Ancient Monuments

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Two bowl barrows on South Heath, 290m and 370m east of Binnegar Hall

A Scheduled Monument in East Stoke,

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Latitude: 50.6845 / 50°41'4"N

Longitude: -2.1612 / 2°9'40"W

OS Eastings: 388703.9334

OS Northings: 87217.6584

OS Grid: SY887872

Mapcode National: GBR 21F.SJR

Mapcode Global: FRA 67C8.FTN

Entry Name: Two bowl barrows on South Heath, 290m and 370m east of Binnegar Hall

Scheduled Date: 14 July 1961

Last Amended: 15 October 1997

Source: Historic England

Source ID: 1016276

English Heritage Legacy ID: 29062

Civil Parish: East Stoke

Traditional County: Dorset

Lieutenancy Area (Ceremonial County): Dorset

Church of England Parish: Wool, East Burton and Combe Keynes

Church of England Diocese: Salisbury


The monument, which falls into two areas, includes two bowl barrows situated
on the southern edge of a plateau known as South Heath, overlooking the Frome
Valley to the south.
The barrows were recorded by L V Grinsell (1959) and the Royal Commission on
the Historic Monuments in England (1970), when each barrow had a mound 9m in
diameter and between approximately 0.9m-1.2m in height. The eastern barrow
mound has since been reduced, but survives as a stony patch approximately 0.3m
high. The two mounds are each surrounded by a ditch from which material was
quarried during their construction. These have become infilled over the years,
but each will survive as a buried feature 1.5m wide.

The site of the monument is shown on the attached map extract.
It includes a 2 metre boundary around the archaeological features,
considered to be essential for the monument's support and preservation.

Source: Historic England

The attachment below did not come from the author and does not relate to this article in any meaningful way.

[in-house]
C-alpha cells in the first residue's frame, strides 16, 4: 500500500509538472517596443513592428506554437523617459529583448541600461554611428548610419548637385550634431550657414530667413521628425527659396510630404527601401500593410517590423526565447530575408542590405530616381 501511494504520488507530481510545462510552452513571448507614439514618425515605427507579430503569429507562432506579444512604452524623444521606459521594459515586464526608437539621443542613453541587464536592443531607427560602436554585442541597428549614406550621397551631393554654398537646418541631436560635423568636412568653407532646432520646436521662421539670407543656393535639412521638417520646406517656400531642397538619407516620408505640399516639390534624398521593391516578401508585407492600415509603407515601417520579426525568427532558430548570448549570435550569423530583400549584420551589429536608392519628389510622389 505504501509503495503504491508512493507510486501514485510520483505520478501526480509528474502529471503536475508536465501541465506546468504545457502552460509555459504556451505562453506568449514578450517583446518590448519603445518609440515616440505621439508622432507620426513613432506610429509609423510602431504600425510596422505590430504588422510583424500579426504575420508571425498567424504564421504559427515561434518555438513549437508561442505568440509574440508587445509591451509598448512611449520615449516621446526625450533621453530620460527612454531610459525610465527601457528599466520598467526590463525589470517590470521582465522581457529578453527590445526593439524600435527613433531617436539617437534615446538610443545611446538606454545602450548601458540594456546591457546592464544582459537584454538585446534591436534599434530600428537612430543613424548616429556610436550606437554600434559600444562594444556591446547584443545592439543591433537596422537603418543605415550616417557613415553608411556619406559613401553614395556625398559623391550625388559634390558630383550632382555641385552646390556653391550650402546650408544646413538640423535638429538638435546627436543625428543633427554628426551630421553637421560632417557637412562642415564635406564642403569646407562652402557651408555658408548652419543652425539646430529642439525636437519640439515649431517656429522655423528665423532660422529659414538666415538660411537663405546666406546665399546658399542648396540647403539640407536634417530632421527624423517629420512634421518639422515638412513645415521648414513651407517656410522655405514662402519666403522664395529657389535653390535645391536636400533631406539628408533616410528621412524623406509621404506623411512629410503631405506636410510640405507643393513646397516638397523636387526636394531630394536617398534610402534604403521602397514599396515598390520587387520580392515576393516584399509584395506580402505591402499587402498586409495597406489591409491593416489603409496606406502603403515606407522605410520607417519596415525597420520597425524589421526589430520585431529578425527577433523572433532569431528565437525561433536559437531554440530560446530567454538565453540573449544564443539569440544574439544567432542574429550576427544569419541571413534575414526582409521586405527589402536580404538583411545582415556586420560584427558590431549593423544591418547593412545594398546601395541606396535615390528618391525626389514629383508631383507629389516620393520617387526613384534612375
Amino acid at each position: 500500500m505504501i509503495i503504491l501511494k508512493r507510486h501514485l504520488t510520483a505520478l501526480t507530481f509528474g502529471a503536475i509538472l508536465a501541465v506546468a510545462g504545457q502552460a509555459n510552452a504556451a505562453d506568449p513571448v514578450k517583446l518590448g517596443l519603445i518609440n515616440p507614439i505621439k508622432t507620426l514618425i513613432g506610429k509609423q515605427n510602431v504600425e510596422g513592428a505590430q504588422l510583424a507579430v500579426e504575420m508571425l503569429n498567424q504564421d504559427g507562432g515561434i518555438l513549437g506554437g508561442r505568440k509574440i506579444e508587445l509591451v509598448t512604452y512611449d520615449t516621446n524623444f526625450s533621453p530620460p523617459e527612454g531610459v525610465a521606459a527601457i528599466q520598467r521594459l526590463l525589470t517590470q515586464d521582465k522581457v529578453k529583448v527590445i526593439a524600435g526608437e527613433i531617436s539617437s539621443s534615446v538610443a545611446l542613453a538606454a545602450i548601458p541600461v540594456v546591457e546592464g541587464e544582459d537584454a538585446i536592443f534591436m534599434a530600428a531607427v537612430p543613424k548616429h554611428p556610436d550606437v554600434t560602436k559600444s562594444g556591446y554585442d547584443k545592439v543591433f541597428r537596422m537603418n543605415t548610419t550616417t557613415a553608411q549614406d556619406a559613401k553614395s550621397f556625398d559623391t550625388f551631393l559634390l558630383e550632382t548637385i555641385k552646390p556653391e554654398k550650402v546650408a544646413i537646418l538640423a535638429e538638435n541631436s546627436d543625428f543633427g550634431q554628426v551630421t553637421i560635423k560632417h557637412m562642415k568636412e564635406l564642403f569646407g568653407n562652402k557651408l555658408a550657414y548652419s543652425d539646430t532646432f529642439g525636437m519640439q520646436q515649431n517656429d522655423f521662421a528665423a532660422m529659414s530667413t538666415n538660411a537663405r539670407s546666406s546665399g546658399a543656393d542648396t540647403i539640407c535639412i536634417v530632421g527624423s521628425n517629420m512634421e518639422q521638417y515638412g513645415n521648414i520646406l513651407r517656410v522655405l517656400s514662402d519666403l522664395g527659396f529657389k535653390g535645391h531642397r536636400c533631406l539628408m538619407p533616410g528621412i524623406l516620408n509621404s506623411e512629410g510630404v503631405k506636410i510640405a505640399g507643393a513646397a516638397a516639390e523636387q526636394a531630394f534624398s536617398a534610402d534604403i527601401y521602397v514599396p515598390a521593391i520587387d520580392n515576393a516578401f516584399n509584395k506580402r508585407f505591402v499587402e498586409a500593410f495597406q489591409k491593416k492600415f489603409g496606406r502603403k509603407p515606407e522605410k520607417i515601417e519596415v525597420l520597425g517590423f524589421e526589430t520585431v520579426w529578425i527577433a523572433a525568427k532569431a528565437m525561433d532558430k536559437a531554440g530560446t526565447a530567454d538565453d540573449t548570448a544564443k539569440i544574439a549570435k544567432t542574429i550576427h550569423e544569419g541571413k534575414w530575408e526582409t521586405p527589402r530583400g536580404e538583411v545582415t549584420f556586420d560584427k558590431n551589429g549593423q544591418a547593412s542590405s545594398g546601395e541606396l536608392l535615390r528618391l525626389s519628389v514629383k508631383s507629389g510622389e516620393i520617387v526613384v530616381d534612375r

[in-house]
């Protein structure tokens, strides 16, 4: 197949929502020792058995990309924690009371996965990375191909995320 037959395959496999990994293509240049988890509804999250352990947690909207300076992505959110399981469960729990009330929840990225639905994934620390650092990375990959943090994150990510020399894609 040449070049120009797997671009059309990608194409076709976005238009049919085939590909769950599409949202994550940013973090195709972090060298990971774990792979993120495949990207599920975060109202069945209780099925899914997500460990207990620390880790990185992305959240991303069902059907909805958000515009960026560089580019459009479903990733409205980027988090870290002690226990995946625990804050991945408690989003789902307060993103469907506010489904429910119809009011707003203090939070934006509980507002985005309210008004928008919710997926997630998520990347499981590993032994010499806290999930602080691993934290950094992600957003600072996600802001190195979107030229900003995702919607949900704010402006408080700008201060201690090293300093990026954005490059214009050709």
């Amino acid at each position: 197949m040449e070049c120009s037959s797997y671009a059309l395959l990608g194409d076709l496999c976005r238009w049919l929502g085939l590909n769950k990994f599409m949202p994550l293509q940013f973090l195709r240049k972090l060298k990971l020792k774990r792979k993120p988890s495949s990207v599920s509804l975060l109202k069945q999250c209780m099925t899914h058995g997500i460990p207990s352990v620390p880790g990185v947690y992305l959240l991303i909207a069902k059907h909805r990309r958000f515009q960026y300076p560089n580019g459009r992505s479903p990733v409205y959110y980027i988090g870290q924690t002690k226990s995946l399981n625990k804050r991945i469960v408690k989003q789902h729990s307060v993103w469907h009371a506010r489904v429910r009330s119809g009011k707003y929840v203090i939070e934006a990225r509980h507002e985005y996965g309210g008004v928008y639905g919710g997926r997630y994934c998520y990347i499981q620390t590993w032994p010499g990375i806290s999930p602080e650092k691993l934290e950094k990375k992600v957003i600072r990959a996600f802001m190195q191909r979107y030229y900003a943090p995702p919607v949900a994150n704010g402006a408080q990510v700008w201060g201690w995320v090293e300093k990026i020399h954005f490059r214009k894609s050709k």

Reasons for Scheduling

Bowl barrows, the most numerous form of round barrow, are funerary monuments
dating from the Late Neolithic period to the Late Bronze Age, with most
examples belonging to the period 2400-1500 BC. They were constructed as
earthen or rubble mounds, sometimes ditched, which covered single or multiple
burials. They occur either in isolation or grouped as cemeteries and often
acted as a focus for burials in later periods. Often superficially similar,
although differing widely in size, they exhibit regional variations in form
and a diversity of burial practices. There are over 10,000 surviving bowl
barrows recorded nationally (many more have already been destroyed), occurring
across most of lowland Britain. Often occupying prominent locations, they are
a major historic element in the modern landscape and their considerable
variation of form and longevity as a monument type provide important
information on the diversity of beliefs and social organisations amongst early
prehistoric communities. They are particularly representative of their period
and a substantial proportion of surviving examples are considered worthy of

Despite some reduction, the two bowl barrows on South Heath, east of Binnegar
Hall, survive comparatively well and will contain archaeological and
environmental evidence relating to the monument and the landscape in which it
was constructed.

Source: Historic England


Books and journals
Historical Monuments in the County of Dorset: Volume I, (1970), 452
Grinsell, L V, 'Procs Dorset Natural History and Archaeological Soc.' in Dorset Barrows, (1959), 108

Source: Historic England

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